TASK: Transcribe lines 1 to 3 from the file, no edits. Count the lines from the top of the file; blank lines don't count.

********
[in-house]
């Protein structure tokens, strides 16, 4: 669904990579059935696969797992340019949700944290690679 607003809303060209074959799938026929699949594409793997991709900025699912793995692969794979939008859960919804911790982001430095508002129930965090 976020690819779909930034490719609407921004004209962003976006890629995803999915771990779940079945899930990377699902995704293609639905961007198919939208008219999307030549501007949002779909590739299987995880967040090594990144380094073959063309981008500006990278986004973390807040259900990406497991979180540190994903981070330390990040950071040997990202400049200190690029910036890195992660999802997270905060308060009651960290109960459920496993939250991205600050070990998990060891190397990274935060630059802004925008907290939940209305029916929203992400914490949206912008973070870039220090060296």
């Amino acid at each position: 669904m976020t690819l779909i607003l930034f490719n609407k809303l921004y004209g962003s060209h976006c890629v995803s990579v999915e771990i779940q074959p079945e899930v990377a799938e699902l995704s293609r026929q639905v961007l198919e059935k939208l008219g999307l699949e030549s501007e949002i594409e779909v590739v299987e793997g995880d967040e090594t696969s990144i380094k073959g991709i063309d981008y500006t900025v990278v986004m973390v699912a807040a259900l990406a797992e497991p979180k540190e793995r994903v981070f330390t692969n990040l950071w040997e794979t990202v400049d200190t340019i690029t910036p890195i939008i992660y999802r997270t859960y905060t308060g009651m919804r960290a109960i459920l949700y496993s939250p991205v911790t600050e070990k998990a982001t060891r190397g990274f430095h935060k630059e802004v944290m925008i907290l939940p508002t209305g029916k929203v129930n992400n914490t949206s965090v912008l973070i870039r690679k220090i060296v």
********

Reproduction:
[in-house]
């Protein structure tokens, strides 16, 4: 669904990579059935696969797992340019949700944290690679 607003809303060209074959799938026929699949594409793997991709900025699912793995692969794979939008859960919804911790982001430095508002129930965090 976020690819779909930034490719609407921004004209962003976006890629995803999915771990779940079945899930990377699902995704293609639905961007198919939208008219999307030549501007949002779909590739299987995880967040090594990144380094073959063309981008500006990278986004973390807040259900990406497991979180540190994903981070330390990040950071040997990202400049200190690029910036890195992660999802997270905060308060009651960290109960459920496993939250991205600050070990998990060891190397990274935060630059802004925008907290939940209305029916929203992400914490949206912008973070870039220090060296």
């Amino acid at each position: 669904m976020t690819l779909i607003l930034f490719n609407k809303l921004y004209g962003s060209h976006c890629v995803s990579v999915e771990i779940q074959p079945e899930v990377a799938e699902l995704s293609r026929q639905v961007l198919e059935k939208l008219g999307l699949e030549s501007e949002i594409e779909v590739v299987e793997g995880d967040e090594t696969s990144i380094k073959g991709i063309d981008y500006t900025v990278v986004m973390v699912a807040a259900l990406a797992e497991p979180k540190e793995r994903v981070f330390t692969n990040l950071w040997e794979t990202v400049d200190t340019i690029t910036p890195i939008i992660y999802r997270t859960y905060t308060g009651m919804r960290a109960i459920l949700y496993s939250p991205v911790t600050e070990k998990a982001t060891r190397g990274f430095h935060k630059e802004v944290m925008i907290l939940p508002t209305g029916k929203v129930n992400n914490t949206s965090v912008l973070i870039r690679k220090i060296v």